Expert 4: Jason Torchinsky - Something Something Top Gun Reference Something

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Hey, Mitch, look, you answered your own question already: “I have recently fallen in love with the 70s BMW 2002 because of its combination of style, decent MPG, and that they are engaging to drive.” What kind of monster would suggest you get anything other than the car you just proclaimed to love? You should get a BMW 2002—but, with a little twist that’ll make it even better for your life: a BMW 2002 Touring. 

The 2002 Touring was, basically, the hatchback 2002. It’s incredibly rare here in America—well, really, it was never common anywhere, and I think it’s the coolest of all the already very cool 2002s. You get all that great 2002 character and driving feel along with the practicality of a hatch, which will be great for that new hypothetical dog of yours.


This 1971 BMW 2002 Touring looks fantastic, and while, yeah, you’ll have to ship it over from Germany, at $13,672 it’s still completely within your budget even after factoring in shipping and registration costs. It’s old enough that no one should hassle you registering it anywhere, and, while it doesn’t have 4WD, just put a good set of snow tires on it when you need them and you’ll be just fine.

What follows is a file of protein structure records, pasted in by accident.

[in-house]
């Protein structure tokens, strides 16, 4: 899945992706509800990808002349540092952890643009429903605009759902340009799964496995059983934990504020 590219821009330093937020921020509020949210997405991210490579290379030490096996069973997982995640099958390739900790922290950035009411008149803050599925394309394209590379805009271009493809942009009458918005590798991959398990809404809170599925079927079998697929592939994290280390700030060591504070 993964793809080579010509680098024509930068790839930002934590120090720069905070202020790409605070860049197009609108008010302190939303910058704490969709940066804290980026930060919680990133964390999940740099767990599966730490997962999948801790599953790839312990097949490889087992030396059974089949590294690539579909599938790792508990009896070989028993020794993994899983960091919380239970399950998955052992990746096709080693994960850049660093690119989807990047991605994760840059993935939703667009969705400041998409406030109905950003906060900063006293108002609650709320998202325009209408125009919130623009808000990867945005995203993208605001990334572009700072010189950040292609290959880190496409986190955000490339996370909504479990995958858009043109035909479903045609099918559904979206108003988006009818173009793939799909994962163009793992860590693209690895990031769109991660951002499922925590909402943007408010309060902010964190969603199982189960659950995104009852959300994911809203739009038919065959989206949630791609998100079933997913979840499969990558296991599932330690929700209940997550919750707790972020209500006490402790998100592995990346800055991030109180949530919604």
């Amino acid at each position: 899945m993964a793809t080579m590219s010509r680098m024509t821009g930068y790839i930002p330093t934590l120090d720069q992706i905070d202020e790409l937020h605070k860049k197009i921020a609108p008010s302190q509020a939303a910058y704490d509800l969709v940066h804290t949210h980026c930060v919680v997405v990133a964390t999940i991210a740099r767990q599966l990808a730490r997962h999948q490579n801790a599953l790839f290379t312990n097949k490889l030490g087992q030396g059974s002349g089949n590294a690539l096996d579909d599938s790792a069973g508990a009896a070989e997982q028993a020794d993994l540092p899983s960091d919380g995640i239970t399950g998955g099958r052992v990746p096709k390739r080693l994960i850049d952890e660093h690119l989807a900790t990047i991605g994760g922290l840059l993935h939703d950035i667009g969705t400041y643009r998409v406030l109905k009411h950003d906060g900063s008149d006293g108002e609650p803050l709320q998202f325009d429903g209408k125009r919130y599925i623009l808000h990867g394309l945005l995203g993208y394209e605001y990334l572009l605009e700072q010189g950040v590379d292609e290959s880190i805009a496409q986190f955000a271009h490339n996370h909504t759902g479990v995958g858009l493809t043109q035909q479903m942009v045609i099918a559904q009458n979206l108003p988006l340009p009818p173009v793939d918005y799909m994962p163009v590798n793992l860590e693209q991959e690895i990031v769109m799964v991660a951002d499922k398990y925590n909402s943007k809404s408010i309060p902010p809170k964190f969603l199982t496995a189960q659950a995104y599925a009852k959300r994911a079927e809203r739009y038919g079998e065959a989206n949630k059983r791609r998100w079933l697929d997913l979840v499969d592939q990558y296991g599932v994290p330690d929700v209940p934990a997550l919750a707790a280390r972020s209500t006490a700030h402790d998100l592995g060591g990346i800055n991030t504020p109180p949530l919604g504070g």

It’s easy to work on, oozes character out of every possible seam, drives great, looks fantastic. What more do you want? Navally navigate your ass to this little jewel and I’m positive you’ll be a happy man.



Ah, not to be a wet blanket...Okay, I’m being a wet blanket.

I went through Navy Officer Candidate School in good old Newport some years back, and there’s a high attrition rate for designated Naval Aviators there. Slight eyesight deficiencies and blood pressure funkiness knock a lot of folks out of contention while they’re there, which is hard news to take in the middle of all the general abuse and exhaustion. I’ll never forget my roommate curled up weeping halfway through OCS when he got the news that someone somewhere decided they didn’t like his eyesight after all (despite passing the tests). After loving flying all his life, going to an expensive aeronautics-focused university... from being a potential brownshoe to blackshoe Surface guy. Ouch.

Anyway, the topic of the “Ensignmobile” is a popular one at OCS. BMWs are common choices, as are too-big trucks. The best Ensignmobile is the one you currently have. Bank that untaxed housing allowance. Wait till you make Lieutenant. Let the enlisteds see you driving something with a few miles on it, and you’ll earn even more respect. If you have a CO with an old shitbox, then you have a good CO.

Oh, and never admit to ever having been sick with anything at any point in your life. “That’s right, I’ve never even had a cold.” One of my buddies forgot that during flight school and said he’d had some headaches when he was a kid. They literally shredded his flight jacket, boots and flight suit when he was disenrolled and re-designated.